In a terrifying turn — even for Trump — he suggested dropping nuclear bombs into hurricanes.
It should be an Onion article, but it isn't: Trump really did suggest that we drop nuclear bombs inside hurricanes to stop them from reaching us. And it isn't the first time Trump has dealt with nukes in a haphazard, dangerous fashion.
On Sunday, Axios reported that Trump came up with the idea during a hurricane briefing. According to a source that paraphrased Trump's remarks, he essentially said: "Why don't we nuke them? They start forming off the coast of Africa, as they're moving across the Atlantic, we drop a bomb inside the eye of the hurricane and it disrupts it. Why can't we do that?" It also wasn't the only time he raised the idea. A 2017 national security memo shows Trump floated the idea back then.
Of course, the Trump administration being what it is, no one around Trump would tell him this was a blindingly stupid idea that, even were it to work, would result in nuclear fallout being dispersed far and wide. Instead, an aide present during the hurricane briefing told Trump they'd look into it.
Actually, the United States government looked into this long ago, apparently because it is an idea that people insist on contacting the National Oceanic & Atmospheric Administration (NOAA) about it. NOAA's existing web page about the wrongheaded suggestion says that dropping a nuclear bomb inside a hurricane "might not even alter the storm" because nukes simply can't match the amount of energy generated by the hurricane, and therefore likely can't effectively disrupt it.
Worse, NOAA notes the nuclear approach "neglects the problem that the released radioactive fallout would fairly quickly move with the tradewinds to affect land areas and cause devastating environmental problems. Needless to say, this is not a good idea."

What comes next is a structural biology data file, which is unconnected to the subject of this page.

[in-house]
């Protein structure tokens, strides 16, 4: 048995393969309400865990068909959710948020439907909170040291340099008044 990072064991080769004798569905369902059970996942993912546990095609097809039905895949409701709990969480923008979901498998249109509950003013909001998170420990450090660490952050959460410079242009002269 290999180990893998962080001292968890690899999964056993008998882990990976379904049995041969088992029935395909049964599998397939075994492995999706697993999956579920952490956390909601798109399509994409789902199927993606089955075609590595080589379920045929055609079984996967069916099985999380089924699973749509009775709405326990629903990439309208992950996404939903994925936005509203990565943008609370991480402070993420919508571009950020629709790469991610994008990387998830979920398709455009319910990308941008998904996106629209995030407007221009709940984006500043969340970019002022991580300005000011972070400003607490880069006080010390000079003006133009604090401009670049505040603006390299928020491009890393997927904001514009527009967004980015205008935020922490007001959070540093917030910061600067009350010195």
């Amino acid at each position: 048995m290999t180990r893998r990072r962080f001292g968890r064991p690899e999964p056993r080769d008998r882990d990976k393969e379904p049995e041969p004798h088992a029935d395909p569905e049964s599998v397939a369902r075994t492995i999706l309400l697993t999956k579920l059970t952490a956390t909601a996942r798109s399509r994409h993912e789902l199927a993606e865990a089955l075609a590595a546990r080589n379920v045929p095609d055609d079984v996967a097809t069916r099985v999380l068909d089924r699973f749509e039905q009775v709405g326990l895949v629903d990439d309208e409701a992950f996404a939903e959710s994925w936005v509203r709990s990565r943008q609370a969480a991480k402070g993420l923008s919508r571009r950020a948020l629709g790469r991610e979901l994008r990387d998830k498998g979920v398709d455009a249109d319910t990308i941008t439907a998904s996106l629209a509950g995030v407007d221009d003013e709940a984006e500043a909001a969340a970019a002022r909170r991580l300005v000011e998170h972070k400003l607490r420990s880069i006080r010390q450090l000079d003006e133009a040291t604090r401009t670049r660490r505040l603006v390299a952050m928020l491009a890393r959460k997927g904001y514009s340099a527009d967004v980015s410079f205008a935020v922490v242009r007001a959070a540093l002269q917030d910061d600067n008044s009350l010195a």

It's probably too much to suggest that Trump himself could have quickly googled this idea before floating it and have learned that his own government has already examined it and warned against it. It's unforgivable, however, that the people that surround him responded by saying they'd look into it as if it was a viable option rather than merely pointing Trump to the existing source saying it is impossible and dangerous.
Trump has been fixated on nuclear weapons for much of his term. In fact, the reason former Secretary of State Rex Tillerson called Trump a "moron" back in 2017 was that Trump had suggested increasing the nation's nuclear arsenal tenfold. That's a move that would not only reverse a decadeslong trend of decreasing missiles to better ensure worldwide peace but would also be nearly impossible, budget-wise. At various times, he's also suggested dropping a nuclear bomb on the Middle East and Europe and said he'd be fine with a nuclear arms race in Asia.
Trump has already derided this as fake news, but it likely isn't. It's just not that far afield from Trump's foolish, childlike, belligerent way of looking at the world as something to overwhelm and disrupt. Apparently, that applies to the natural world as well.
Published with permission of The American Independent Foundation.